Monday, February 21, 2011

Croquet, Reading, and the Times Crossword Puzzle

Chris Williams is an archivist of The Croquet Association and has access to all Croquet Gazettes of the period in which the Mills siblings played. While he has offered some very comprehensive data that I hope to share soon, the final part of a recent message I received from him was simple and quite moving. I’d like to share it here.

“The April 1973 Croquet Gazette (Number 125) contained an obituary for George:

G.R. Mills

George Mills was a late starter to croquet, but his exuberant and loveable personality made him a welcome member of the game. He became a keen and enthusiastic player until ill-health caused his interests to turn to reading and the Times crossword puzzle. He will be much missed by his many friends at the South Western tournaments and the Budleigh Salterton Club, who wish to extend their sympathy to Agnes and Violet Mills.


Gerald Cave I assume.”

It can be difficult to find out much about Mills, the man, and not simply dates and events that fit neatly on a timeline. As near as I can tell, George Mills played his last Advanced game of croquet in 1970, and Mr. Williams may be able to determine if that’s correct. He was 73 years old at the time, and he was victorious playing alongside his sister, Violet Mills at Budleigh on 26 June. So much for the data.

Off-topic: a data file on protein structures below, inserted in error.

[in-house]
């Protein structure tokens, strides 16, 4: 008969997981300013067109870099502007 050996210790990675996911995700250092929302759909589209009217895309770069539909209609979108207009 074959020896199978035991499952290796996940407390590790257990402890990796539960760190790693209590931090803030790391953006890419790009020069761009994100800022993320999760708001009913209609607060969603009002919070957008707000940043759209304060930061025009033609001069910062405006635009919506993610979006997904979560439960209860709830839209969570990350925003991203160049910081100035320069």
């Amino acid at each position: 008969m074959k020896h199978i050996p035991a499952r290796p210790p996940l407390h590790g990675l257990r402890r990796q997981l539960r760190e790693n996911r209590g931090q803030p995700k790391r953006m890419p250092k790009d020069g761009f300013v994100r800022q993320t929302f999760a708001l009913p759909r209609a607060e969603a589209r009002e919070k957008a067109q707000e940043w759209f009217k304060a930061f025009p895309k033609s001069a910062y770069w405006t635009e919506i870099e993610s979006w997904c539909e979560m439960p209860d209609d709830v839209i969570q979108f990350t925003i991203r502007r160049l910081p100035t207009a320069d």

In this obituary, however, we find a sympathetic figure in Mills, a man we can begin to understand, not simply an acknowledgment of the death of a person who found himself too old to take to the lawns any longer.

Mills, keen of mind and a former author even in his last years, occupied himself with reading and his beloved Times. With his home, Grey Friars, literally just a few hundred feet from the Croquet Club, it’s easy to imagine Mills alternately watching play and scratching at the crossword on a fine summer day, sitting amid friends in a light sea breeze before heading inside for some bridge.

Presumably, even during that final period of ill-health, Mills made it to the club now and then for as long as he was able. He was a keen and witty observer of people, as we know from his writing, and others seemed to gravitate to him. It's hard to imagine him staying away if he felt up to it. Recently his physician, Dr. David Evans, said of the Mills siblings (perhaps pointedly in the case of George here), "They would go to Budleigh Salterton Croquet Club under all circumstances."

We'll never actually know Mills. But we can, in fact, see him reflected in the eyes of others and in the places he chose to spend his life. Thanks for the obituary, Chris, and thank you once again to everyone who helps me inch ever forward in getting to know George Mills.

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